Brain Imaging Techniques Provide Answers About Vegetative Patients
By Emma Yasinksi
BU News Service
In 2005, a serious car accident left a 23-year-old woman in a vegetative, unresponsive state.
For six months, she experienced sleep-wake cycles but was never able to communicate with her doctors and visitors. She couldn’t respond to simple commands such as “squeeze my hand,” or “look at this pen.”
Adrian Owen, Canada Excellence Research Chair in Cognitive Neuroscience at Western University, Canada wondered what was actually happening in her brain.
He slid her inside an fMRI, a machine that measures changes in the brain’s blood flow over time. Not knowing whether she could hear him, he told her to imagine she was playing tennis. He was excited to see that in response to his request, blood flow in her brain increased in the areas she would need to use to imagine herself playing the sport. While the blood flow in his patient’s brain was nowhere near that of a healthy individual, he felt that the increase was enough to indicate that she had heard him and was responding.
Over the past ten years, Owen’s “tennis test” has been replicated many times. Researchers have come to consider it a benchmark for studying vegetative patients, but it has never been applied as diagnostic tool. Now researchers are testing other imaging techniques that they hope will suggest which vegetative patients are most likely to awaken.
For now, clinicians are still using a scale developed in the 1970s to judge patients’ awareness based on their ability to respond to commands. The doctor will ask the patient to squeeze a hand, or look around the room. Then doctors use the responses to measure a patient’s diagnosis and likelihood of waking up on a scale which ranges from brain dead to conscious. Brain imaging studies using the tennis test have made it clear that doctors using behavioral methods are missing a group of patients who may be conscious but can’t respond to physical commands.
Up to 20% of patients who are diagnosed as vegetative using this scale actually pass the “tennis test,” according to Srivas Chennu, PhD, Senior Research Associate at Cambridge University, UK. This suggests that there is more going on in these patients’ brains than doctors might think.
Researchers are exploring two main imaging techniques that measure brain activity in vegetative patients. The first is the PET scan, which measures glucose in the brain. Johan Stender, graduate student at the University of Copenhagen, and his team PET-scanned the brains of 126 patients who were vegetative or minimally conscious (inconsistently able to respond to commands,) without asking the patients to imagine anything. They followed the patients’ progress for a year, to see who regained consciousness. The team compared the results of the PET scans to the results of the fMRI tennis test on the same patients. Those patients who showed activity in the PET scan also passed the tennis test, and were the most likely to wake up within a year. According to the study, published in The Lancet in 2014, The PET scan correctly predicted who would wake up three out of four times. The authors recommended using the PET scans to complement behavioral tests when diagnosing vegetative patients.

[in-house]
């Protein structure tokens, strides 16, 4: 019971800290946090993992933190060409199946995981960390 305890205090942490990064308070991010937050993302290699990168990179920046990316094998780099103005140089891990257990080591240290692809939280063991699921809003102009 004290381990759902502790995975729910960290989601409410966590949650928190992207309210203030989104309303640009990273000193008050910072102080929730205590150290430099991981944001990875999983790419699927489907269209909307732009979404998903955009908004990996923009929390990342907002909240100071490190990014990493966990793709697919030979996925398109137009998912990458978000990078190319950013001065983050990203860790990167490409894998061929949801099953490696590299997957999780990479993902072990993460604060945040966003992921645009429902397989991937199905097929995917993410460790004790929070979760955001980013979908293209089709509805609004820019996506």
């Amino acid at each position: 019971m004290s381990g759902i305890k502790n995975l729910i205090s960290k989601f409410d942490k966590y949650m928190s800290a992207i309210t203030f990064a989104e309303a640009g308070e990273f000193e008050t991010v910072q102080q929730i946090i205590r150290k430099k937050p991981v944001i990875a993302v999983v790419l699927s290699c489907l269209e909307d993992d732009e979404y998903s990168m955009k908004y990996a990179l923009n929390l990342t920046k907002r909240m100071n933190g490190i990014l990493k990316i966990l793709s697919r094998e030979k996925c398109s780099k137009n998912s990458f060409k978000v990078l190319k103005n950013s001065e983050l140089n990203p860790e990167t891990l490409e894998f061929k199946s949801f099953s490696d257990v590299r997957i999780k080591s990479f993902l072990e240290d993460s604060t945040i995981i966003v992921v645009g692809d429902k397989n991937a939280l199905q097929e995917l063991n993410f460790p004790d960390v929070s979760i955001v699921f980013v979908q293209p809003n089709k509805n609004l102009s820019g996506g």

Another group, led by Chennu, aimed to find the most convenient and cost-effective way to measure brain activity in vegetative patients. They used eletro encephylograms (EEG’s) – administered at the bedside with a cap and some electrodes – to measure the electrical activity in patients’ brains. The EEG showed that 4 of 13 vegetative patients showed much more electrical activity than the others. They found that these same four patients passed the fMRI tennis test, suggesting that the EEG could also distinguish this type of consciousness. They published the study in PLOS Computational Biology in October of 2014.
Although these results need to be confirmed in a larger study, it seems all three types of brain measurements may be able to help clarify diagnosis of vegetative patients and possibly predict who will wake up within the year.
In an effort to gain more information from the convenient EEG test, Chennu’s team used graph theory, a type of mathematics designed to measure systems and networks to measure the strength of the activity in the patients’ brains. With more research, these rankings may give even more detailed information about an individual patient’s diagnosis
“[Families] want to know what the diagnosis really is so that they can move on and deal with that. Doubt and uncertainty are always bad things.” Owen told Nature in 2012. As studies move forward and validate tools and help doctors understand their patients’ level of consciousness, the technology promises to help families cope with heart-wrenching diagnoses as well.
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